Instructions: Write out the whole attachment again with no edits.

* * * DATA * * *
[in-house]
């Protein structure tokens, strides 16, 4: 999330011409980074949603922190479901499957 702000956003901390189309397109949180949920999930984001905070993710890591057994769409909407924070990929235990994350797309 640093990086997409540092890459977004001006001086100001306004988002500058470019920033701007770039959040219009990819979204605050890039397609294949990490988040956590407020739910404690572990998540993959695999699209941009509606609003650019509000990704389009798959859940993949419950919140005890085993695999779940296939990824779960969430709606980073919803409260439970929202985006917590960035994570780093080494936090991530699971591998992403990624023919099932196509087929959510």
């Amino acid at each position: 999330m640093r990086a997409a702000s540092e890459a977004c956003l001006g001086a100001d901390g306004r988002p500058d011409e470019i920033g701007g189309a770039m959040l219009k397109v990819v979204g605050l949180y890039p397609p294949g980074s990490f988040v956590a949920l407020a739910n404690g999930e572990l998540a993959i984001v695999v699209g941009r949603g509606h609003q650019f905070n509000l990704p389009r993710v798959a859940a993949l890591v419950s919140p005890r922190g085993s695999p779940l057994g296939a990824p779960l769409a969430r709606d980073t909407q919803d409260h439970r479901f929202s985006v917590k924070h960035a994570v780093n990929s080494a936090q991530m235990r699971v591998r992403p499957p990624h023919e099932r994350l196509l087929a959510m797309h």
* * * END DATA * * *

[in-house]
């Protein structure tokens, strides 16, 4: 999330011409980074949603922190479901499957 702000956003901390189309397109949180949920999930984001905070993710890591057994769409909407924070990929235990994350797309 640093990086997409540092890459977004001006001086100001306004988002500058470019920033701007770039959040219009990819979204605050890039397609294949990490988040956590407020739910404690572990998540993959695999699209941009509606609003650019509000990704389009798959859940993949419950919140005890085993695999779940296939990824779960969430709606980073919803409260439970929202985006917590960035994570780093080494936090991530699971591998992403990624023919099932196509087929959510």
């Amino acid at each position: 999330m640093r990086a997409a702000s540092e890459a977004c956003l001006g001086a100001d901390g306004r988002p500058d011409e470019i920033g701007g189309a770039m959040l219009k397109v990819v979204g605050l949180y890039p397609p294949g980074s990490f988040v956590a949920l407020a739910n404690g999930e572990l998540a993959i984001v695999v699209g941009r949603g509606h609003q650019f905070n509000l990704p389009r993710v798959a859940a993949l890591v419950s919140p005890r922190g085993s695999p779940l057994g296939a990824p779960l769409a969430r709606d980073t909407q919803d409260h439970r479901f929202s985006v917590k924070h960035a994570v780093n990929s080494a936090q991530m235990r699971v591998r992403p499957p990624h023919e099932r994350l196509l087929a959510m797309h």